Event Blogging, But Not What You Expected

A Minneapolis blogger got in on the ASAE event blogging, although in a way that I bet the conference organizers didn’t anticipate:

Ooooh, my freakin’ ears. What am I talking about? The American Society of Association Executives (ASAE, I linked their site because that name just sounds too made up), that’s what. They are having a ‘little’ conference outside my apartment. By little I mean they have about four city blocks barricaded and they are all eating, drinking, and networking their heads off. Oh, one other thing. Pretend that you could marry the music of 90’s adult contemporary with smooth jazz; ahh soothing right? Well then imagine a female-male lead singing duo on crack belting out ‘today’s hits and yesterday’s favorites’ (They just did a bone-chilling rendition of Outkast’s Hey Ya). Yeah, and according to the conference itinerary I’ve got a couple more hours to go. Where’s my damn earplugs? Ugh.

That is a pretty accurate description of the party that was thrown Saturday night to open up the meeting. And that easy listening band was truly horrendous.

I came across the post by searching Technorati on Tuesday morning. My plan was to demonstrate the site during a presentation I was doing that afternoon and talk about how associations should start using it to monitor how the blogging world is covering their issues and organizations. What a perfect example! If it’s any consolation, anonymous Minneapolis law student, the attendees in the session seemed to agree that the band was pretty bad.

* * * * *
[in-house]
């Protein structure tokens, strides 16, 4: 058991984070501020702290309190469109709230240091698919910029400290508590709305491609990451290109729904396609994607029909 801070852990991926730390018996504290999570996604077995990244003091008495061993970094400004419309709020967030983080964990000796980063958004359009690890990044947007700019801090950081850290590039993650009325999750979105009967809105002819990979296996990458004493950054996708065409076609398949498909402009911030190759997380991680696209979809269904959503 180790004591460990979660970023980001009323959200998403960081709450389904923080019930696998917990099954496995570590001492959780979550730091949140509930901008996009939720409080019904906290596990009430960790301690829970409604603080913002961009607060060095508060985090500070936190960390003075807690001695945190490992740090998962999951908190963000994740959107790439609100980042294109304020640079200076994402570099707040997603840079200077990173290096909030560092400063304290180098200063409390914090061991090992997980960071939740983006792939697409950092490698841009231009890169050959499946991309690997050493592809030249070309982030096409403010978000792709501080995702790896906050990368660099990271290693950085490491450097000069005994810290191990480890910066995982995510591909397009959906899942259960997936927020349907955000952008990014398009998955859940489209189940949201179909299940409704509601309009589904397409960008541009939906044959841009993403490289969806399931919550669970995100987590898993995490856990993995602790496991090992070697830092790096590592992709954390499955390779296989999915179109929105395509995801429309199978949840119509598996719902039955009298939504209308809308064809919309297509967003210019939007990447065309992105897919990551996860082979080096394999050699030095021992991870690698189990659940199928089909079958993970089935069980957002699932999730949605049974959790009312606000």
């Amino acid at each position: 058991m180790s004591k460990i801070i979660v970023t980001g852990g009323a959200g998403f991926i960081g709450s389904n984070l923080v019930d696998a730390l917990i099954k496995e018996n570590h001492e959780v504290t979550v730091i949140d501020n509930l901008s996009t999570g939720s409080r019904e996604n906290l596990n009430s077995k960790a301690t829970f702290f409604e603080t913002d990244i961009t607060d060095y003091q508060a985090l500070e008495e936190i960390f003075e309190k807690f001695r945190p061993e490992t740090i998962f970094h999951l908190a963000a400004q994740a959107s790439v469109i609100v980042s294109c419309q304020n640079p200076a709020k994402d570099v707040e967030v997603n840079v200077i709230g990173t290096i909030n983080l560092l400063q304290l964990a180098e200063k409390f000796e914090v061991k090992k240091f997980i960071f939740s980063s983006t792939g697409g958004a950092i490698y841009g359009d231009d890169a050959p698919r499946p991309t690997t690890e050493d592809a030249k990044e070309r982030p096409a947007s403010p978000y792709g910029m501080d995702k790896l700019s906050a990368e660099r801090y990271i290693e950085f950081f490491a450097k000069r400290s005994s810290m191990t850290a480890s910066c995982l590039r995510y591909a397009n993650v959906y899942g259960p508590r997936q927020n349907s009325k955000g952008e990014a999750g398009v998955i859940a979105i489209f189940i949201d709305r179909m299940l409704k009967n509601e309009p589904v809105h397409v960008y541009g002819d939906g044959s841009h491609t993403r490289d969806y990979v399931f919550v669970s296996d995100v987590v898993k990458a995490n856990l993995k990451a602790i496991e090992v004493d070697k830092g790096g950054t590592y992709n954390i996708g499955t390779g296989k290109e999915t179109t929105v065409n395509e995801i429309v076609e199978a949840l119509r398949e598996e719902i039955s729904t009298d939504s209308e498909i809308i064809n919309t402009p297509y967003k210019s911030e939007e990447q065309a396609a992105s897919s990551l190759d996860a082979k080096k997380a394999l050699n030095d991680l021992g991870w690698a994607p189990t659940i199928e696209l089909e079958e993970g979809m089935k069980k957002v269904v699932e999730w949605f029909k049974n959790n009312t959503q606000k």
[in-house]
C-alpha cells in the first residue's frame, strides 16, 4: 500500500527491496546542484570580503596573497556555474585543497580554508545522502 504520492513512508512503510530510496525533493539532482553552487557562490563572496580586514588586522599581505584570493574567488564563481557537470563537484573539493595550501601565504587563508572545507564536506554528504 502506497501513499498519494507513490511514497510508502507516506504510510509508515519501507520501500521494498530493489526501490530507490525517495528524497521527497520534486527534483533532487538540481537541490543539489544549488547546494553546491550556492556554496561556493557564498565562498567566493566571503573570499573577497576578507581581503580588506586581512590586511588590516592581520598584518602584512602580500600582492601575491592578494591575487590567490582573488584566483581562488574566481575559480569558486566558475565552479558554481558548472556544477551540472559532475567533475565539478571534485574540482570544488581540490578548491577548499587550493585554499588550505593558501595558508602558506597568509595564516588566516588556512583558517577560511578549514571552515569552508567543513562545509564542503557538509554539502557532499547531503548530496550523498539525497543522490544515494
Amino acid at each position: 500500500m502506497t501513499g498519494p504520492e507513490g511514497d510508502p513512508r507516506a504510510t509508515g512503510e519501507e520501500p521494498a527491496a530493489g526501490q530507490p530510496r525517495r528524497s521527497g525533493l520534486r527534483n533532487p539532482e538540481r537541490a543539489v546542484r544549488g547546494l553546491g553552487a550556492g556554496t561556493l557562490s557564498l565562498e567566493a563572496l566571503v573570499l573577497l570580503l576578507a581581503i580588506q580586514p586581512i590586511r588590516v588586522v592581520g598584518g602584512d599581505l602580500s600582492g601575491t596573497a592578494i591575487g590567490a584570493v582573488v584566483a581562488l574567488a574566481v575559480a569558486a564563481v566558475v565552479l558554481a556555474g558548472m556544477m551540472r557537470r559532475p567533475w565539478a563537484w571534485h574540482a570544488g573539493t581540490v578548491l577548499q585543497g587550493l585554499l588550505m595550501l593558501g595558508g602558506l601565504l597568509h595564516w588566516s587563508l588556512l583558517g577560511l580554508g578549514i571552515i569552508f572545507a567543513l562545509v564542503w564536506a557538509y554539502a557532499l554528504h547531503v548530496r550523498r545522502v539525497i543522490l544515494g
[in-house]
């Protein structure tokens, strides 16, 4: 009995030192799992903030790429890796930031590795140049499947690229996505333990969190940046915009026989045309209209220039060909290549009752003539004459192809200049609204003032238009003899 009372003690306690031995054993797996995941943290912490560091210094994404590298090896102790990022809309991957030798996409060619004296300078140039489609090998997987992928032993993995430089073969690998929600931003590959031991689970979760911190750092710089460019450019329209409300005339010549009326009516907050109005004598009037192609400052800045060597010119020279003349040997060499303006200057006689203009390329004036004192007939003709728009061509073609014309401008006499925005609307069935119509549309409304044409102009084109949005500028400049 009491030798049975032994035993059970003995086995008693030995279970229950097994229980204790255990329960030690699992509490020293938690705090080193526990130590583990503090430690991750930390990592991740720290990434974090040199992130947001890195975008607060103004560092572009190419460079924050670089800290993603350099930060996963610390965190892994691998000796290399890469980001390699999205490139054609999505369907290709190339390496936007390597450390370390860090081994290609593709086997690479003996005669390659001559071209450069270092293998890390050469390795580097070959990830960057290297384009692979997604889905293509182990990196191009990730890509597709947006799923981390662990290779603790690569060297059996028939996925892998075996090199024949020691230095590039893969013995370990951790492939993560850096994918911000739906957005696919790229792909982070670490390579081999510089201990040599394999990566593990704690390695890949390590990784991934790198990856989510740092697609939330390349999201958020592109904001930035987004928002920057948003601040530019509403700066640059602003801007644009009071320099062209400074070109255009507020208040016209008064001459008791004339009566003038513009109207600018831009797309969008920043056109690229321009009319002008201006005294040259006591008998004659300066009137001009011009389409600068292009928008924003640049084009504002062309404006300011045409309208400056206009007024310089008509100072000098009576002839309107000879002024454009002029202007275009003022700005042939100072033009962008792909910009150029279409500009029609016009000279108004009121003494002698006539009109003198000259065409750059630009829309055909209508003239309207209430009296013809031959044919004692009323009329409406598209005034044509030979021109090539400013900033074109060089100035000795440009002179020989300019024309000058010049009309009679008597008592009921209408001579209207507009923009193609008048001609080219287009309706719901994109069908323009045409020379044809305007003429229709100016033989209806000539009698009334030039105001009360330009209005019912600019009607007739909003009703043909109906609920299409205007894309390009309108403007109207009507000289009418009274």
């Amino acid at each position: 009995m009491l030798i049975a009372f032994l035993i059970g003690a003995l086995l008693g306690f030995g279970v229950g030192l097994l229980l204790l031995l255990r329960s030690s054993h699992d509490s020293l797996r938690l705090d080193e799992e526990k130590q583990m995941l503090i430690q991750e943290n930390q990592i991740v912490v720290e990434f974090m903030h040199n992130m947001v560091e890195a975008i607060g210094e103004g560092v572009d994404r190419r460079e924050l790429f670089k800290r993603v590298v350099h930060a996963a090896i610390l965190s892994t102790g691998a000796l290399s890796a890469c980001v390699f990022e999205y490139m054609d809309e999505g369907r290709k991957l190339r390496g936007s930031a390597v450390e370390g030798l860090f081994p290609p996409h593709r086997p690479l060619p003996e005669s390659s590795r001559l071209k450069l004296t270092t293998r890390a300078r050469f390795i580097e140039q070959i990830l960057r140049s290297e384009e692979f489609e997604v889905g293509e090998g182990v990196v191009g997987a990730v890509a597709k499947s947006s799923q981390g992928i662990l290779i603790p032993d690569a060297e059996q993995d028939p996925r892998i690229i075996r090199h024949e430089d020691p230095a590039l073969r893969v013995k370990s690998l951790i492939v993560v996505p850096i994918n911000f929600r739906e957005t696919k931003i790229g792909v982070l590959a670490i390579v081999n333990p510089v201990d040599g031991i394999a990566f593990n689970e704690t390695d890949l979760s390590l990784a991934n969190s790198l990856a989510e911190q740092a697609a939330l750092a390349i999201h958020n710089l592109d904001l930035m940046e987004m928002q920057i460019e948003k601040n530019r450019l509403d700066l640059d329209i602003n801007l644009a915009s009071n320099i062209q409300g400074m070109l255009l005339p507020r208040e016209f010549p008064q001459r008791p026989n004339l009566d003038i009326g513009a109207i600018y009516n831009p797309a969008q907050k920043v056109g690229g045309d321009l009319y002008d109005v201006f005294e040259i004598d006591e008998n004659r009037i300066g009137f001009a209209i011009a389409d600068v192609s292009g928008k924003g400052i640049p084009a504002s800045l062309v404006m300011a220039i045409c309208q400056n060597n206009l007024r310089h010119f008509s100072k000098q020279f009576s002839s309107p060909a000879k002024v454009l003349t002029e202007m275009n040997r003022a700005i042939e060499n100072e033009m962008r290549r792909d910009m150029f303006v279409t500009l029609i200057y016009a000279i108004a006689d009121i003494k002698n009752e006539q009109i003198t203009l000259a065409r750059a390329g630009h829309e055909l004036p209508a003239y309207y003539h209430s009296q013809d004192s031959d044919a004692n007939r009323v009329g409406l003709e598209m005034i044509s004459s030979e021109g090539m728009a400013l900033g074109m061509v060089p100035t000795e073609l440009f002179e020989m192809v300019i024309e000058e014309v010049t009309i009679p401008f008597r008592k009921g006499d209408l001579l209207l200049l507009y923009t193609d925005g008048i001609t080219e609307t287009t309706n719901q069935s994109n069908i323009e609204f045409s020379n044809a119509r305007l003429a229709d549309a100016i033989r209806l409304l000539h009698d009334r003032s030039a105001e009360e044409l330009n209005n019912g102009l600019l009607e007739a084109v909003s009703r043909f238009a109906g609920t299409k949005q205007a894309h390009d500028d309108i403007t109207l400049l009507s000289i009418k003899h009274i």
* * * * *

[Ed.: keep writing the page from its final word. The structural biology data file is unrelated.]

I also talked about what kind of PR damage that entry could have done if it had been picked up by the local media. Hell, Technorati has a CNN advisory gig so it might go national. OK, that was a pretty low risk, but it could happen. The media seem to love blog-related stories these days.

In the session, I suggested that buying the blogger in question a free dinner or giving him some noise-canceling headphones might be a nice gesture to apologize for interupting his evening and could help turn the story into a postive if it did get picked up. That would have been money well spent to avert a more negative story and at the least would be the right thing to do. Of course, that requires keeping up with what is going on in the blogging world via tools such as Technorati.

In any case, thanks for sharing your neighborhood with us and for giving me a great example for the session I spoke in.

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